Metal working was 'just a facade'[2006:236] of course. The Royal Art revolved not around metals, it revolved around the 'transformation of the body into spirit in the quest for immortality.'[Ibid] The practitioner 'had to undergo an inner death and resurrection, a baptism of fire, holding out the prospect of rebirth into immortality.'[Ibid] He shall 'not taste death.'[Gospel of Thomas] 


Part 2 - The Labyrinth, the Phoenix and the Underworld


'Looking in the divine mirror, what kind of daimon does the Hero overcome? Whose identity does this person see?'[1986:187] 

'God is so unknown because he's right in our face.'[John Raven on the Forbidden Letters]


In his spring 2007 comment on the Forbidden Letters Jay Reed Armstrong proposes that the labyrinth represents the alchemical phase of the Night of the Soul. Armstrong:


'Finding the Grail will then most likely be one of the most delicate things a man can do psychologically. And putting that Grail to work afterwards in the Night of the Soul perhaps one of the most unpleasant. (...) In the labyrinth of that Night our beast, the dark side of our Self, the Minotaur, is freed, fought and transmuted by the Alchemist into light bit by bit.(...)'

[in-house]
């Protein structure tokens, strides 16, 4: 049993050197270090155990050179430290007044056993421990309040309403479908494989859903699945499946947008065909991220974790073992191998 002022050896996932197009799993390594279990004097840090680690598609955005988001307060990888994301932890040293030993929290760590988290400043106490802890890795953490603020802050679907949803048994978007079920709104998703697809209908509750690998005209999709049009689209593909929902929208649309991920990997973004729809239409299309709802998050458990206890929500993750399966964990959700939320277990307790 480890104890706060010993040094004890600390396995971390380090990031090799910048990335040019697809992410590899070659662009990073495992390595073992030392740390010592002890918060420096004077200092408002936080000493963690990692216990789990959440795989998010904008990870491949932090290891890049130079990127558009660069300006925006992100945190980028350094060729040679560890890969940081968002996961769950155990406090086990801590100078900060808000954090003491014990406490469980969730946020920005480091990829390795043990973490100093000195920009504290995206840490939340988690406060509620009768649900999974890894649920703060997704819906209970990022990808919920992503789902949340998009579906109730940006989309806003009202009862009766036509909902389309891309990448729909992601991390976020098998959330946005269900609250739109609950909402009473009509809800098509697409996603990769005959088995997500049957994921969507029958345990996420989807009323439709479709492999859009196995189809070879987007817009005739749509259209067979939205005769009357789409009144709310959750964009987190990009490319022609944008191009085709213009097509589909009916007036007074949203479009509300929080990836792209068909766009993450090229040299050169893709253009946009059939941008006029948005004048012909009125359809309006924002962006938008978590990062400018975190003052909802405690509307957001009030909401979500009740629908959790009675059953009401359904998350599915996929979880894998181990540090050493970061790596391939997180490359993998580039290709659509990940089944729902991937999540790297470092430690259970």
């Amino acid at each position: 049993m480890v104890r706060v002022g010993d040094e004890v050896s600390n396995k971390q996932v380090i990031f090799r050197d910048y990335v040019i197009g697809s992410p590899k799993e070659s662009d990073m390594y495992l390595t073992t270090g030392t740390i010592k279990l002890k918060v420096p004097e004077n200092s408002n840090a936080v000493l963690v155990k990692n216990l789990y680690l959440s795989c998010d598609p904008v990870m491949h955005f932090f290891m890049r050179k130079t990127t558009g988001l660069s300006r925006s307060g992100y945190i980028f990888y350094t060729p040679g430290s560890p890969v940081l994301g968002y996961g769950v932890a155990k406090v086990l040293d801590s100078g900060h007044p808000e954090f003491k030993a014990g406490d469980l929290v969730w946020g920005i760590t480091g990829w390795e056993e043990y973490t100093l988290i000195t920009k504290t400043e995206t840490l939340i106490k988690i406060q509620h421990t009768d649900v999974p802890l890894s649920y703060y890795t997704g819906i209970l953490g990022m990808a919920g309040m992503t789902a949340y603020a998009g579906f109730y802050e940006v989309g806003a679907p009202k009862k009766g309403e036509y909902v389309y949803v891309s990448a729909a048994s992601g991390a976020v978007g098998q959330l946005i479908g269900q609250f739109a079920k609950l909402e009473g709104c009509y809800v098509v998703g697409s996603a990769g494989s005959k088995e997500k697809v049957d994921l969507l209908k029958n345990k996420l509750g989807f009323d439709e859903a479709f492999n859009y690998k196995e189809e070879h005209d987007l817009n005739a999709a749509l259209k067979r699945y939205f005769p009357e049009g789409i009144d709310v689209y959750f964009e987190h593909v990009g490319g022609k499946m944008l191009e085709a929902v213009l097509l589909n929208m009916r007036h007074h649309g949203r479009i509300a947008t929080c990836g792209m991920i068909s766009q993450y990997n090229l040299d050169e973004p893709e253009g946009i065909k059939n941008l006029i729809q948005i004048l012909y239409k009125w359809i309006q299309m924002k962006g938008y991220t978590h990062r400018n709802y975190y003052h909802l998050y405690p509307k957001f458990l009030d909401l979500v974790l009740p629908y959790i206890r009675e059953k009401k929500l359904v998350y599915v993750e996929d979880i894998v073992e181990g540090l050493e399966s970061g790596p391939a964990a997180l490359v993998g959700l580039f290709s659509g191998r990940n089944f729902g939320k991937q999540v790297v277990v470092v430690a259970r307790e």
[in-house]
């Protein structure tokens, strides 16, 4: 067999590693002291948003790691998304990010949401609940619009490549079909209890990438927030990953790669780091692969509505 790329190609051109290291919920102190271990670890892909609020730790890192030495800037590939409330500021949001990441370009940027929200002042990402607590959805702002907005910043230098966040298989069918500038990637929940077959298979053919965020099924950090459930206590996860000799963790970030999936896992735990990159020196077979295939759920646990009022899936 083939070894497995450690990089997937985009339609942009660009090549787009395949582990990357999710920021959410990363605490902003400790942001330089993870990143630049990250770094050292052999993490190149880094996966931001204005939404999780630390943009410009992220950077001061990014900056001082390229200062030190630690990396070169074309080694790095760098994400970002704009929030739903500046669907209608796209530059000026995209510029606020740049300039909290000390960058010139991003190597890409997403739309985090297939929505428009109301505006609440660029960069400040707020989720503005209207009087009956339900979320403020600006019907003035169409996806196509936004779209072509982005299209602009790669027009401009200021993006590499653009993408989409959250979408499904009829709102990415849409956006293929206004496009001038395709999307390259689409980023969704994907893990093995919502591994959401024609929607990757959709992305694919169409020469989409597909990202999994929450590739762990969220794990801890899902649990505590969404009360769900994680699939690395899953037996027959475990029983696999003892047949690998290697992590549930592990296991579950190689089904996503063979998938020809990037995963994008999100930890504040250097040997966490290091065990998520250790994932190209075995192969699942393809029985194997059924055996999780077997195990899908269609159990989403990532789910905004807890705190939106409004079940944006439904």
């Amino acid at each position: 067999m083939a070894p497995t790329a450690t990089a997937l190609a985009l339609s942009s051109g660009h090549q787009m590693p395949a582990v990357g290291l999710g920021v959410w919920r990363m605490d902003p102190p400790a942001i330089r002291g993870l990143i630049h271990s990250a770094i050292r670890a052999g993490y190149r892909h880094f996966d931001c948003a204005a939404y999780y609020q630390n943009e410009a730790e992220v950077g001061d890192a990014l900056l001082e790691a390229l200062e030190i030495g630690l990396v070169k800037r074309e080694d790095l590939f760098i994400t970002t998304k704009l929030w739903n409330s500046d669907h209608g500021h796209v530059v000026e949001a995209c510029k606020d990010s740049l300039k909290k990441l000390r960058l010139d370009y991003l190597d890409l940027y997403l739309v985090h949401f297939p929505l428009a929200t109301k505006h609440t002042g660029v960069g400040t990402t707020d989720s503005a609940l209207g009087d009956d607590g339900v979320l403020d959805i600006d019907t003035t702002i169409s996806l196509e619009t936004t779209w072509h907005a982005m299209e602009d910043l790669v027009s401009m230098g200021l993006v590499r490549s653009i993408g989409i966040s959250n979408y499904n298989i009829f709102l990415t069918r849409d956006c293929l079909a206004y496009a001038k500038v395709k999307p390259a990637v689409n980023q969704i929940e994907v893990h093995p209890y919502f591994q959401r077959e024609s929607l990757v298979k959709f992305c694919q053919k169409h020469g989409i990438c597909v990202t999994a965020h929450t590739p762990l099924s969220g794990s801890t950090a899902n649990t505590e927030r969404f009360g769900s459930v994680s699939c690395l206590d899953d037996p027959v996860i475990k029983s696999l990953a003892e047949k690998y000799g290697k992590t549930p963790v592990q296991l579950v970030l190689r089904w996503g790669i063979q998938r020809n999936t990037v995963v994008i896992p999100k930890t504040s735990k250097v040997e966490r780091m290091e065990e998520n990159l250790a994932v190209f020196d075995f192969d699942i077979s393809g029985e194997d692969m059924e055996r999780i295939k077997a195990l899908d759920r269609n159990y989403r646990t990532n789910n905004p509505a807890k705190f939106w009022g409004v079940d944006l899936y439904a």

Ariel Golan has information on the labyrinth suggesting that Reed Armstrong could very well be right. In his 1991 book Myth and Symbol Golan tells us that 'something of the meaning of the labyrinth can be understood from its appellations. The ancient Greeks referred to it as the labyrinthos. And the double-side axe, typical of Cretan cult, was called labris.'[1991:180] Now, it was shown by GŁntert 'that these words originated from a pre-Indo-European word which meant stone.'[Ibid.] This is interesting since 'no ancient labyrinths were ever built of stone.'[Ibid.] Stone was though...


'...the symbol of the god of the underworld.'[Ibid.]


Paleolithic monuments featuring labyrinth-like elements often even have 'a spiral, the symbol of the serpent.'[Ibid.] And American Indians 'call the labyrinth "the House of Tkunu." A mythical personage who let people out of the underworld.'[Ibid./emphasis and underscore added]


The labyrinth indeed then seems to symbolize the Night of the Soul: the ascent of  the chaos of the underworld to the upper world of consciousness in the second part of the Work of the Sun. The first part of that Work involves an encounter between these worlds too, but this time in fire, and through descent.  


That fire is represented by the Phoenix and it was already pointed out at World Mysteries that in myth the bird in general represents the soul. The immolation of the Phoenix thereby is the immolation of 'soul-tissue.' (This even accords with ancient Egyptian language where 'a representation of a bird was a hieroglyph for the word soul.'[1991:139])